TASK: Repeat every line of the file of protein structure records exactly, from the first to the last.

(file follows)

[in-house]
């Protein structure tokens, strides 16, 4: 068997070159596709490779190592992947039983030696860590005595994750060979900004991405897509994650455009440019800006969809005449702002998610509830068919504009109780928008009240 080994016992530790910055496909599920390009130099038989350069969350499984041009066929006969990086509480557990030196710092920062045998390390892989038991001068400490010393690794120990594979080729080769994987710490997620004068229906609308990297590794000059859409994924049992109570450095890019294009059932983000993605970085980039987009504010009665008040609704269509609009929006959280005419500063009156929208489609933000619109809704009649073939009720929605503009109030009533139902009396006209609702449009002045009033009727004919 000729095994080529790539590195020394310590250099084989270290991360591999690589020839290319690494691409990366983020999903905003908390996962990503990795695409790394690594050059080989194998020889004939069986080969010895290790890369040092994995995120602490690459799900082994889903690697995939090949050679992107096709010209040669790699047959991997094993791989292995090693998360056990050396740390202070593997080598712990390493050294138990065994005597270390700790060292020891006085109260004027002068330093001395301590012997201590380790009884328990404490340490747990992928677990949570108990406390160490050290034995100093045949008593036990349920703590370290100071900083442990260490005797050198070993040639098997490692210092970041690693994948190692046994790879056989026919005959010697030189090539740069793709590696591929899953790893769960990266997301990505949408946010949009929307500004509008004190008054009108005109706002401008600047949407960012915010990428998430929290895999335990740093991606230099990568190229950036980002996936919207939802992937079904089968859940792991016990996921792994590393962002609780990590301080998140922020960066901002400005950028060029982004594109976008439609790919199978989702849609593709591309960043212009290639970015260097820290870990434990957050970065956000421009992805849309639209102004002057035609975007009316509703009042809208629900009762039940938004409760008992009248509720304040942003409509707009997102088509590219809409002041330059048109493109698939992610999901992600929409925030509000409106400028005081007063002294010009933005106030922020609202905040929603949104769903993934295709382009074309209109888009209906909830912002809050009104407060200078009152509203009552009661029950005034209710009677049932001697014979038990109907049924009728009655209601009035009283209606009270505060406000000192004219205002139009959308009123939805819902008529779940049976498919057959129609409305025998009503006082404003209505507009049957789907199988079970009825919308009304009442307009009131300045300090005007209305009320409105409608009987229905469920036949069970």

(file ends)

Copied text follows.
[in-house]
């Protein structure tokens, strides 16, 4: 068997070159596709490779190592992947039983030696860590005595994750060979900004991405897509994650455009440019800006969809005449702002998610509830068919504009109780928008009240 080994016992530790910055496909599920390009130099038989350069969350499984041009066929006969990086509480557990030196710092920062045998390390892989038991001068400490010393690794120990594979080729080769994987710490997620004068229906609308990297590794000059859409994924049992109570450095890019294009059932983000993605970085980039987009504010009665008040609704269509609009929006959280005419500063009156929208489609933000619109809704009649073939009720929605503009109030009533139902009396006209609702449009002045009033009727004919 000729095994080529790539590195020394310590250099084989270290991360591999690589020839290319690494691409990366983020999903905003908390996962990503990795695409790394690594050059080989194998020889004939069986080969010895290790890369040092994995995120602490690459799900082994889903690697995939090949050679992107096709010209040669790699047959991997094993791989292995090693998360056990050396740390202070593997080598712990390493050294138990065994005597270390700790060292020891006085109260004027002068330093001395301590012997201590380790009884328990404490340490747990992928677990949570108990406390160490050290034995100093045949008593036990349920703590370290100071900083442990260490005797050198070993040639098997490692210092970041690693994948190692046994790879056989026919005959010697030189090539740069793709590696591929899953790893769960990266997301990505949408946010949009929307500004509008004190008054009108005109706002401008600047949407960012915010990428998430929290895999335990740093991606230099990568190229950036980002996936919207939802992937079904089968859940792991016990996921792994590393962002609780990590301080998140922020960066901002400005950028060029982004594109976008439609790919199978989702849609593709591309960043212009290639970015260097820290870990434990957050970065956000421009992805849309639209102004002057035609975007009316509703009042809208629900009762039940938004409760008992009248509720304040942003409509707009997102088509590219809409002041330059048109493109698939992610999901992600929409925030509000409106400028005081007063002294010009933005106030922020609202905040929603949104769903993934295709382009074309209109888009209906909830912002809050009104407060200078009152509203009552009661029950005034209710009677049932001697014979038990109907049924009728009655209601009035009283209606009270505060406000000192004219205002139009959308009123939805819902008529779940049976498919057959129609409305025998009503006082404003209505507009049957789907199988079970009825919308009304009442307009009131300045300090005007209305009320409105409608009987229905469920036949069970």